The Bakersfield Californian from Bakersfield, California on September 29, 1944 · Page 10
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The Bakersfield Californian from Bakersfield, California · Page 10

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Bakersfield, California
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Friday, September 29, 1944
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Page 10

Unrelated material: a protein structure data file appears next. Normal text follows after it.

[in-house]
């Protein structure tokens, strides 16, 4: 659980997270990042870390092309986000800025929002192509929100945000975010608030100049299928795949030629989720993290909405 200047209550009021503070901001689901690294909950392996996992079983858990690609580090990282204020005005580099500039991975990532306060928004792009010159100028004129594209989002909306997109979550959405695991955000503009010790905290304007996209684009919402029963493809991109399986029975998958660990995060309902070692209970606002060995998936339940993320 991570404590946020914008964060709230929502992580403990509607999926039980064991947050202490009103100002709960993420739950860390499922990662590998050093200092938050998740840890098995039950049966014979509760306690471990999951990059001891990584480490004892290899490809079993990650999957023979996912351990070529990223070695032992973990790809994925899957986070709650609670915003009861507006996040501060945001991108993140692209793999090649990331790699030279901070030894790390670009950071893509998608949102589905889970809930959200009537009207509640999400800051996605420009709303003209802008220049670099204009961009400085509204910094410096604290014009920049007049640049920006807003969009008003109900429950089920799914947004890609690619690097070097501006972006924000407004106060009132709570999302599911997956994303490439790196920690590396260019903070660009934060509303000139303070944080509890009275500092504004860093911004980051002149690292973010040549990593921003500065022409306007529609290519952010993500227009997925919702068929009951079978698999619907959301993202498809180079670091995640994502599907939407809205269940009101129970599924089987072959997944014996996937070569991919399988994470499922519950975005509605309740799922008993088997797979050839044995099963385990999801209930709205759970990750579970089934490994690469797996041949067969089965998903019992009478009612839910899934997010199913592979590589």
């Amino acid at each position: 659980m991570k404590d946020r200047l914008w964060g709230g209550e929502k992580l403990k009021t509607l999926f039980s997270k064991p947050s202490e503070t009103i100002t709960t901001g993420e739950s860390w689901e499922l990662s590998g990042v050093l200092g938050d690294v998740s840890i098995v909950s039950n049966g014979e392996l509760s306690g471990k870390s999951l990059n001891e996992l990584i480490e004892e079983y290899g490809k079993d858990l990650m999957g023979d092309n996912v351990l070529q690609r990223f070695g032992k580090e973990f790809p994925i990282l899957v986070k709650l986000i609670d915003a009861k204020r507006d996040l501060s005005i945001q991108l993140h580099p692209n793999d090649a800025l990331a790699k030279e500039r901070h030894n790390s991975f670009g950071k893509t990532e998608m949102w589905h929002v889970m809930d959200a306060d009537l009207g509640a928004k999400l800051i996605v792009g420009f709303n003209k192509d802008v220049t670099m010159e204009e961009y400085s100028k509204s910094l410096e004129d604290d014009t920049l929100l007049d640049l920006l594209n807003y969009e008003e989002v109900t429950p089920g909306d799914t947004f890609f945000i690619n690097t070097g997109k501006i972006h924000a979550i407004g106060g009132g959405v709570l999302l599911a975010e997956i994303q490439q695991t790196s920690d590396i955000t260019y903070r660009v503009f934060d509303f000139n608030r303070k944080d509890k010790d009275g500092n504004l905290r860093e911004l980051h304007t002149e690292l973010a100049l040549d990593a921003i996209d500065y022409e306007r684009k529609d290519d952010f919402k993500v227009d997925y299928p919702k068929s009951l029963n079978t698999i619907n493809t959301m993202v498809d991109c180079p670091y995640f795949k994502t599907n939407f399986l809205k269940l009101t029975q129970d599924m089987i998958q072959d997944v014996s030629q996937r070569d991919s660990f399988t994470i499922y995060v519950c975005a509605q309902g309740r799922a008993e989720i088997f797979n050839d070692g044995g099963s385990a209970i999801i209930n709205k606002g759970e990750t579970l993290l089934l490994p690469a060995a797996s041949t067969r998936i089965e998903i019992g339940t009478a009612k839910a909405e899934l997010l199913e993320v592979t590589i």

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10 Friday, September 29, 1944 I SYNTHETIC Goodricn hese $F.Goo,lrichSilver,ow _ t he only .»«h««c «•*. backedbythreeyea""'" synthetic tire exper,en« ANNUAL LIBRARY MEETINGHELD MRS. BERNICE LAMB IS NEW PRESIDENT F.AKKU'ELL BANQUET— Friends and fellow employes of A. M. Shaver, who was promoted from chief clerk of the San Jonquin division of Southern Pacific railroad, to chief clerk of the western division, gathered at a dinner nt Rnkersfield Inn given recently in his honor on the eve of his departure for Oakland pier, where lie assumed his new duties. Mr. Shaver will be joined by his wife and two sons. He has completed 22 years with the Southern Pacific Company, having spent the last 14 years in Bakersfield. Twenty-first and K Sts. Phone 4-4701 JOHN SHELL, Manager WE HAVE TIRES TRUCKERS—. 8.25x20 New and Used Tires Now Available RECORDS YANKS NAB KEY APENNINEPASS KESSELRING'S FORCES THREATENED IN EAST HO-UK. Sept. L'il. (U.PI- American I-'illh Army troops captured Rudi- c-osa pass, gateway ih rough the Apennines, today and smashed to within 11 miles of Ihe German's j Arlriatii 1 escape route up to the main tiniini-Hologna highway. The Americans sol/ed conlro 1 of Radieosa pass, '1 \ miles south of I'.ologna. with tin- capture of t hp twin peaks. Mount Ogglioli and .Mount I'anda. I miles east and west respect i\ ely from the pass. On their eastern flank, however, the Amerieans appeared to luu o developed a major threat to Field , Marshal Alhert. Kossolring s forces liy hammering to wilhin II miles of Imola behind the Germans being pressed haek up the I'o valley by [Jlritish Kighth Army troops on the Adriatic coast. Tho Fifth Army, it was announced officially, now has penetrated tho entire Gothic Line with the excep- lion of a small area on the west coast of the peninsula. : Rattling for peaks throe-quarters of a mill- high, tho Americans in one of tho most successful days of weeks of mountain fighting, made a gen- , oral advance on a Hi-mile front all tho way from Mount. Bastiono to I Mount Battaglio. j While the advance appeared (in the map to ho only | or 'J. miles, j| covered vital mountain peaks from which the Amerieans could look down on the Germans in the I'o valley. The Americans captured Mount Haslione, 5 miles west of Mount (.'anila, and Aloiin; Rattaglio, 4 miles oast of Castel del Kin, a, peak that dominates the parallel road to Jniola. D. A. V. Auxiliary Receives Citation Auxiliary Xo. LIU, Disabled American Veterans of tho World War received a citation for its membership quota fulfillment, according to Mrs. Ella Koehn. who returned from a n.ilinnul convention held in Denver. September 1- to lii. Mrs. Koelm, who is the commander will present a full report on convention when the local unit convenes Monday at Memorial hall at X p. m. Initiation will be conducted: refreshments will be served. Officers arc requesting a full attend- a uce. Marine Fighter Is Rotary Club Speaker Private Ernest Calkins i Tells of Tarawa, Saipan j RoUiriuns heard a first-hand ac| count of marine operations on Guadalcanal, Saipan and Tarawa win n Private First Class Ernest Calkins. : recently returned from L'5 months ; overseas, spoke at a meeting of the ! cluh Thursday at Motel Kl Tejon. , President Robert (,'ottom nnnouneed appointrnnit of Soah Wharton as new program chairman, taking the pla.co of I-.. \V. Hedge, who has 1 served for tho past three months. i Rotary members with September . birthdays honored at the meeting Wore II. II. Hammott, Louis Brandt. Walter Wiekorsham. Seab Wharton.' Walter Kane. Herb Soars. George Kradford, Wardo Watson, George von KleinSmid, Homer Gill and Robert Cottoin. j War stamp prix.es wore given to Henry Armentl and Percy Thomas' Xeate. I The list of visiting flotarlans I includes: A. L. Tret/o, Tat't: C. H. i Krongh. Oildale: Harold T. Wil-j linms. Oildalc: P. .1. Hoshaw. Oililale: L. II. Morris, Dixon: Al Kiihn. ! Fresno: Alhert D. Davis. San Frnn-' cisco: N. T-l. Farham. Oildalo: George F. West. Oildalo: Los Ma yes, Oildalo: George Human. Oildalo. Man Faces 4 Store Burglary Charges Frank Gordon La:nond. Sfi, Ifldf) Buona Vista street, was arrested by police at 12:40 yesterday morning In tin; 170ft block of Third street. He Is charged with four counts of | burglary. i Ho is accused of breaking into I Sherry's, liquor store, 31. Chester I avenue, on Thursday, Saturday, Monday and Wednesday nights, each lime breaking a plateglass window to gain entrance. At tho time of La- mood's arrest be had three quarts ' of Schonley's whisky In his posses- ision, Chief Robert Powers stated. officers Caleb Mllligan and R. I,. Drake and Lieutenant T. W. Johnson made the arrest. Inspectors [•:. A. Wallis and \V. R. Dolan are investigating the case. Sherry's Liquor Store estimates thai the burglar caused $20d damage in broken windows in addition to about $loit in liquor taken. Homeless Man Says He Put Sons inJRiver ONE BOY DROWNS, OTHER CRAWLS TO SAFETY; MURDER CHARGE FILED COSHOCTON, Ohio. Sept. L'!>. UP) Warren Patterson, a slender 31- year-old machinist, whom Prosecutor Russel K. Lyons said admitted in a signed statement that he stood on a bridge and dropped two I report, of his four sons into Mohican river because be had no home for them, was hold In jail today. Oiro of the boys, Larry, I 1 -, drovyned. and Lyons said he would tile a murder charge this afternoo. The other, Raymond, 7, crawled from tho stream, wandered most of tho night In a cold rain and finally was picked up by a motorist. Lyon said. The two other boys. Gene and Glenn, X-yoar-old twins, were put out of their father's automobile a half mile from tho bridge and left with a blanket under a tree. They stayed there Hi hours in a rainstorm, the prosecutor said. Lyons said that Patterson told him and Sheriff Jay Abbott in the statement that he intended to push the twins into the river too, but "hadn't the heart" to go on after dropping the first two. The prosecutor said Patterson told him he and Jiis wife separated two months ago and that the four children were with their mother for three weeks and then he took custody of them. The .seventh annual custodian's meeting and Kern county library staff association meeting was held this \vppk ut First Methodist Church according: to Miss Eleanor Wilson, i county librarian. Approximately 85 librarians from all parts of the conty were present. The newly elected president, Mrs. Uernice. Lamb, was introduced to members. Assisting her for the com- iiip year will be Miss Laurel! McVey, vice-president, and Miss Mary Jo Meade, secretary-treasurer. Highlights of the morning sessions included a talk by Bryan Colemun, expert on veteran re-employment problems from the I'nited States Km- ployment Service, who discussed veteran needs and desires. Group discussions \vere held on general library problems. Miss Jean Miller discussed cataloguing: Mrs. Nina Hath way, branch collections and work; Mrs. Mila de Laveapa, reference books. Children's books were discussed by Miss Irene Branham, and books for high school students by Miss Barbara Boyd. Luncheon, arranged by Miss Elizabeth \Valthall. followed. At the staff association meeting. Miss Helen Jones gave the financial Knterlaimnent was provided in the afternoon by the reading of a comedy by Mrs. Fred Henry. Guests at the meeting were Mrs. Cai-ma Zimmerman, county librarian of San Bernndino county, and seven members of her staff. V. F. W. Members to Visit Hospitals COAST HURRICANE —Typical of devastation wrought by hurricane which battered eastern seaboard, view at Asbury Park, X. J., 35 miles Atlantic City was also hit. taking $30,000,000 damage and scores of lives, In this waterfront south of New York City. A carrousel stands in the midst of debris. Approximately 20 members of Harold Brown Post of the Veterans of Foreign Wars will journey to Los Angeles for the annual Hospital Day. October 1. at the veterans facility in West Los Angeles, according to Frank Sterling, loeal chairman in charge of the visit. Families and friends will gather on Sunday to pay visits to the sick, wounded and older veterans of three wars. Beginning at 10:30 a. m.. department officers of the department of California V. F. W., led by Department Commander Rolla JlcFall. of ,. , , , ., , , Los Angeles, and other dignitaries He was unable to find a home j and officers, will speak to the as- for them, Lyons said Patterson ! semblnd visitors. members and related, and finally he became • guests, A picnic, sponsored by the V. F. W. auxiliary, will highlight the noon program, under the supervision of Sister Gladys Fisher. At 1:30, the gathering will be entertained by a victory show. * The post with the largest attendance will received a war bond. Deputies Oppose V-Day Celebration I KOOKTKK NIGHT SATURDAY ! Fairfux Grunge will have a. Booster [ ] Night and mortgage burning at the j 1 Grange hall Saturday at S p. m. The , i public is invited; refreshments will j 'be served. ' Opinion voiced at the Thursday | night meeting of Kern County L>ep- j uty Sheriffs' Association denounced \ any celebration other than one ot'i thanksgiving when news is received] that Germany has surrendered,' according to Adrian Dillinger, sec- • rotary of the association. j The organization I'eels that the j winning of the European war is merely the completion of another battle and is no time for hilarious gaiety, Mr. Dillinger explained. "We'll celebrate when the war is over," were the secretary's words. Eleven Fliers Killed New Mexico Crash m ALBUQUERQUE. X. M.. Sept. 2!l. I (#>—Eleven army fliers from Kirl- land Field were killed Wednesday night when their four-engined Liber- J ator bomber crashed and burned near Tucumcari. X. M.. the field commandant announced yesterday. Victims included Second Lieutenant Ernest H. Alberty, Jr., 2ti, San Gabriel. Calif. Jack Plant Razed in Oilfield Fire Fire caused by friction from a slipping belt, destroyed a jack plant owned by Associated oil Company in Oil Center, Thursday at 10:47 a. m. Loss is estimated by county firemen at $4000. I'pholstery in the back seat of a 1942 Chevrolet belonging to Sam Rudncik, Slfi Oleander, was damaged by fire Thursday at (1:45 p. m. started by a short in the wiring, loss was $2"), according to the city fire department. A small grass fire throe miles south of Wasco burned Thursday at 9:4. r > p. m. when a highpower line broke, county firemen state. Inventory Coupons May Bejxchanged Gasoline filling station inventory coupons, which were invalidated July 15. may be exchanged by dealers at ration hoards for valid ration checks, the Fresno district Office of Price Administration announced today. Because of the possibility of counterfeits among the inventory coupons, a filling station operator, in order to exchange his coupons, will be required to surrender them to his board together with a brief form and staetrnent telling bow the coupons were acquired, and showing a good reason why they were not surrendered during the earlier period. 81 U IX CARIBBEAN WASHLNGTOX. Sept. 29. OP)—An unseen submarine in Caribbean waters recently fired three torpedoes in less than 30 minutes at the American tanker Kittanning, crippling but not sinking her, the War Shipping Administration reported today. Three tugs towed her to a canal zone port, WSA said. "Elk Hills" Enters Robert Finch Is Maritime Service Promoted to Corporal 1 Having passed tests with flying colors, the tanker S.S. Klks Hills was delivered into service 1 with the I'nited States Maritime Commission by Marinship Corporation, operators of a large shpyard at Sausalito, this week. Named for the largest proven naval petroleum reserve in the nation, the ship was the second of a series of 32 S2.jO-horsepower turboelectric tankers named for important California oilfields. The remainder of the series arc to bo completed at Marinship in the middle of 194.1. In an unprecedented display of fast ship construction, t lie ship was put through trial runs and accepted by maritime commission trial board members only Sit days after keel laying and 35 days after launching. This represents a reduction of 11 days over the length of lime required for completion of the P.S. Kettle-man Hills, first ship of the Hills class series. Xo other shipyard has ever built the first and second tankers of a new scries in so short a time, so far as is known. Cooler Weather Seen by U. S. Forecaster * The weather forecast for farmers of the southern San Joaquin valley, as prepared by the United States weather bureau in co-operation with Kern county farm adviser's office of agricultural extension service, is reported to be: "A lowering temperature, slightly increasing humidity, and variable high cloudiness, will be the trend of conditions for the next three days. Indicated maximum temperature for today Is SB, and not exceeding SO degrees Saturday and Sunday. The minimum at night will be 50 to 55. High yesterday was 94 and low this morning was 59." Robert 11. Finch, former high ! school student, lias been promoted to the grade of corporal according to a release 1 received today from Ihe public relations office of the Mediterranean Allied Air Forces. Son of Mr. and Mrs. Howard D. Finch. 2000 Brundage Lane, Bakjrs- i'iold. Corporal ["inch graduated from Bakersfield High School in 1942, where lie distinguished himself in many stude 1 activities, achieving distinction on the swimming team. | He was active in I ho F. F. A., Big "B," Hoys' Federation. Junior Red Cross, Spanish Club, Hi-V and the. Ui-Y Letter Club. He served as president of the noon recreation program in his senior year, and acted as vice-president of the Beta Hi-Y, as well as receiving bis irac'k award, in bis junior and senior year. According to the war department release, Corporal Finch landed in Xorth Africa in January. 1944, and is currently serving us a radio operator with the Mediterranean air" transport service in Italy. Many Bakersfield citizens will also remember Bob's brother, Bill Finch, who is now a seaman first class in the United States Xavy. Hearing Slated on Transition to Peace WASHINGTON. Sept. 2!). Of)— i Hearings will be opened in Los An- goles October 10, to determine the best policy to bo followed by the government in California's transition of peacetime economy, Senator Sheridan Downey (D-Calif.), said yesterday. Downey announced that Maury Maverick, chairman of the Smaller War Plants Corporation, will attend if possible and that congressmen from Southern California are being invited.' SHERRUS Soil •LI W •Hi • m MtP tlPil^m JMir M OALVA'S BRANDY IMPORTED YEARS OLD Connoisseuri' choice of "Old World- quality it Sherry* low price 4.85 3.31 V-Day is Near! • Purchase Your Two Bottles of Champagne NOW! Be Ready When the Whistle Blows! Three Feathers RESERVE 40% Pre-War Whiskies and 60% American Grain NOW 5TH CALVERT SPECIAL "Clear Head* Choose Calverl" 3-97 Calverf California Champagne ' ST. REMY CHAMPAGNE SPARKLING BURGUNDY 5TH 2-92 GREEN RIVER Blend of itraight wbiikiei and American grain 5TH f Christian Bros. BRANDY Produced and bottled by Mont La Salle Vineyard*. Skillfully prepared and blended choice Brandy HIRAM WALKER'S IMPERIAL Blended Whiskey This i* • inperb American blend that hai "imported whiskey flavor" 30% Straight Whiikiei and 70% American Grain. Limit One lottto PINT 2-14 SCHENLEY RESERVE 40% pre-war whiskiei and 60% American grain. RON RICO RUM, Light or Dark 5th 3.98 DE KUYPER'S Creme De Cocoa 5th 3.67 HOLLOW AY'S Manhattan Cocktail 5th 3.6S MORTON'S DRY GIN pt. 1.95 Combination Offer! FLEISCHMAN GIN AMERICAN GRAIN DISTILLED AND Italian Swiss Colony VERMOUTH lUfulor Pricei Flflitchmon Gin, 5th $3.12 Italian-Swift Colony Ver. 1 woyth, 5th I.Q7 $«.!» BOTH FOR 3 .99 CHAMPAGNE SPECIALS! ALMADEN Champagne, Sparkling Burgundy or Pink Champagne 5th 4.97 KORBEL Sec., Splg. Burg, or Champagne.Sift S.i5 ROMA, Naturally Fermented 5th 2.4.1 LANSON, 1929 Vintage Batket of two I9.7O RENAULT, Naturally Fermented Etui...5th 4.03 OPEN AT 12 NOON 1309 Nin«U«nth fttr««t 1640 ChMter Strot 9SO Bak«r Straot CLOSED SUNDAY 31 Ch«»t«r Av«nu* Corner North Chostor and Robert* Lane 91 «herrya Stm-M !• Calltarala